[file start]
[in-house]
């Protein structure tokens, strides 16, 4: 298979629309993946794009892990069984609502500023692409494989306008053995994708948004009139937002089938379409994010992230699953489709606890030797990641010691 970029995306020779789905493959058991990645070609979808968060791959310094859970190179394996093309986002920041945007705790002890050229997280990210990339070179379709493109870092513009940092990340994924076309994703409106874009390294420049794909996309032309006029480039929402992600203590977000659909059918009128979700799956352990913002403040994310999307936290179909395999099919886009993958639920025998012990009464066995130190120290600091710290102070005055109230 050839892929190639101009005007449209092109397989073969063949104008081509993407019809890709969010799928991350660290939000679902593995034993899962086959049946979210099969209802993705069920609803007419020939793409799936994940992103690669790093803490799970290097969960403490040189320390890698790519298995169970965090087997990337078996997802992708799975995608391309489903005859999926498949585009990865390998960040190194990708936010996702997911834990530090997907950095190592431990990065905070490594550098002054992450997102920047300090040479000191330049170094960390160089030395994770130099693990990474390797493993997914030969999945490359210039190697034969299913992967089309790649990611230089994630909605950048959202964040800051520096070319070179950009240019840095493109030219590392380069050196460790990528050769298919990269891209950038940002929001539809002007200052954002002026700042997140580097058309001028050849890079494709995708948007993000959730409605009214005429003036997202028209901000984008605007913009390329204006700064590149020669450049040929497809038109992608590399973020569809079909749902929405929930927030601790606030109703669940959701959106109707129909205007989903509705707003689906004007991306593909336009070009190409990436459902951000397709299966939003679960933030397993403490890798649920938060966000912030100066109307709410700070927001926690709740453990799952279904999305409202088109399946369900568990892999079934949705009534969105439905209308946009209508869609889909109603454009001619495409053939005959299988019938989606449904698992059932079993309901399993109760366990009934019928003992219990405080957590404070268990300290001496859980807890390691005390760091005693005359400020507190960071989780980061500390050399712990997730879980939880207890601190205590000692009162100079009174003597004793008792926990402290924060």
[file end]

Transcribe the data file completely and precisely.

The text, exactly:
[in-house]
């Protein structure tokens, strides 16, 4: 298979629309993946794009892990069984609502500023692409494989306008053995994708948004009139937002089938379409994010992230699953489709606890030797990641010691 970029995306020779789905493959058991990645070609979808968060791959310094859970190179394996093309986002920041945007705790002890050229997280990210990339070179379709493109870092513009940092990340994924076309994703409106874009390294420049794909996309032309006029480039929402992600203590977000659909059918009128979700799956352990913002403040994310999307936290179909395999099919886009993958639920025998012990009464066995130190120290600091710290102070005055109230 050839892929190639101009005007449209092109397989073969063949104008081509993407019809890709969010799928991350660290939000679902593995034993899962086959049946979210099969209802993705069920609803007419020939793409799936994940992103690669790093803490799970290097969960403490040189320390890698790519298995169970965090087997990337078996997802992708799975995608391309489903005859999926498949585009990865390998960040190194990708936010996702997911834990530090997907950095190592431990990065905070490594550098002054992450997102920047300090040479000191330049170094960390160089030395994770130099693990990474390797493993997914030969999945490359210039190697034969299913992967089309790649990611230089994630909605950048959202964040800051520096070319070179950009240019840095493109030219590392380069050196460790990528050769298919990269891209950038940002929001539809002007200052954002002026700042997140580097058309001028050849890079494709995708948007993000959730409605009214005429003036997202028209901000984008605007913009390329204006700064590149020669450049040929497809038109992608590399973020569809079909749902929405929930927030601790606030109703669940959701959106109707129909205007989903509705707003689906004007991306593909336009070009190409990436459902951000397709299966939003679960933030397993403490890798649920938060966000912030100066109307709410700070927001926690709740453990799952279904999305409202088109399946369900568990892999079934949705009534969105439905209308946009209508869609889909109603454009001619495409053939005959299988019938989606449904698992059932079993309901399993109760366990009934019928003992219990405080957590404070268990300290001496859980807890390691005390760091005693005359400020507190960071989780980061500390050399712990997730879980939880207890601190205590000692009162100079009174003597004793008792926990402290924060």